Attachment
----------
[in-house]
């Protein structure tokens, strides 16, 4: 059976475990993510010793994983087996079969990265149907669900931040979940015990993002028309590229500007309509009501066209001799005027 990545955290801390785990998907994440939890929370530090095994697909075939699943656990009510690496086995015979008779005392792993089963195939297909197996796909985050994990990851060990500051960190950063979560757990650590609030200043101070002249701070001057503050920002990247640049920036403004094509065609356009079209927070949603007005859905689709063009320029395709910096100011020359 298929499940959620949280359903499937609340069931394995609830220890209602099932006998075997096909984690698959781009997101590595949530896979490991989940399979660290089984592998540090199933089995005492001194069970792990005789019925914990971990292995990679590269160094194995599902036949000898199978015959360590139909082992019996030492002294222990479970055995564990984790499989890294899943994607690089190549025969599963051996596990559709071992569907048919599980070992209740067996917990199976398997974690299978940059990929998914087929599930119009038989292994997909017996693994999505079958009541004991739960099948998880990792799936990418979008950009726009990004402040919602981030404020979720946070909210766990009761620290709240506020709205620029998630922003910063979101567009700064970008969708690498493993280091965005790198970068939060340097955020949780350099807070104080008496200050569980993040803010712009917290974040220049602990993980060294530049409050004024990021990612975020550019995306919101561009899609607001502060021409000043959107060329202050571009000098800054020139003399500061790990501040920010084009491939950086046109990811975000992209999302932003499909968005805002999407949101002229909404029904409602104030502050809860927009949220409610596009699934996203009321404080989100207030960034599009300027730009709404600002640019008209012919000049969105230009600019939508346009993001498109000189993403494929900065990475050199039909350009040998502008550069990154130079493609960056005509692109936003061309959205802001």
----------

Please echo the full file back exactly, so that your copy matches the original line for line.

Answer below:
[in-house]
């Protein structure tokens, strides 16, 4: 059976475990993510010793994983087996079969990265149907669900931040979940015990993002028309590229500007309509009501066209001799005027 990545955290801390785990998907994440939890929370530090095994697909075939699943656990009510690496086995015979008779005392792993089963195939297909197996796909985050994990990851060990500051960190950063979560757990650590609030200043101070002249701070001057503050920002990247640049920036403004094509065609356009079209927070949603007005859905689709063009320029395709910096100011020359 298929499940959620949280359903499937609340069931394995609830220890209602099932006998075997096909984690698959781009997101590595949530896979490991989940399979660290089984592998540090199933089995005492001194069970792990005789019925914990971990292995990679590269160094194995599902036949000898199978015959360590139909082992019996030492002294222990479970055995564990984790499989890294899943994607690089190549025969599963051996596990559709071992569907048919599980070992209740067996917990199976398997974690299978940059990929998914087929599930119009038989292994997909017996693994999505079958009541004991739960099948998880990792799936990418979008950009726009990004402040919602981030404020979720946070909210766990009761620290709240506020709205620029998630922003910063979101567009700064970008969708690498493993280091965005790198970068939060340097955020949780350099807070104080008496200050569980993040803010712009917290974040220049602990993980060294530049409050004024990021990612975020550019995306919101561009899609607001502060021409000043959107060329202050571009000098800054020139003399500061790990501040920010084009491939950086046109990811975000992209999302932003499909968005805002999407949101002229909404029904409602104030502050809860927009949220409610596009699934996203009321404080989100207030960034599009300027730009709404600002640019008209012919000049969105230009600019939508346009993001498109000189993403494929900065990475050199039909350009040998502008550069990154130079493609960056005509692109936003061309959205802001």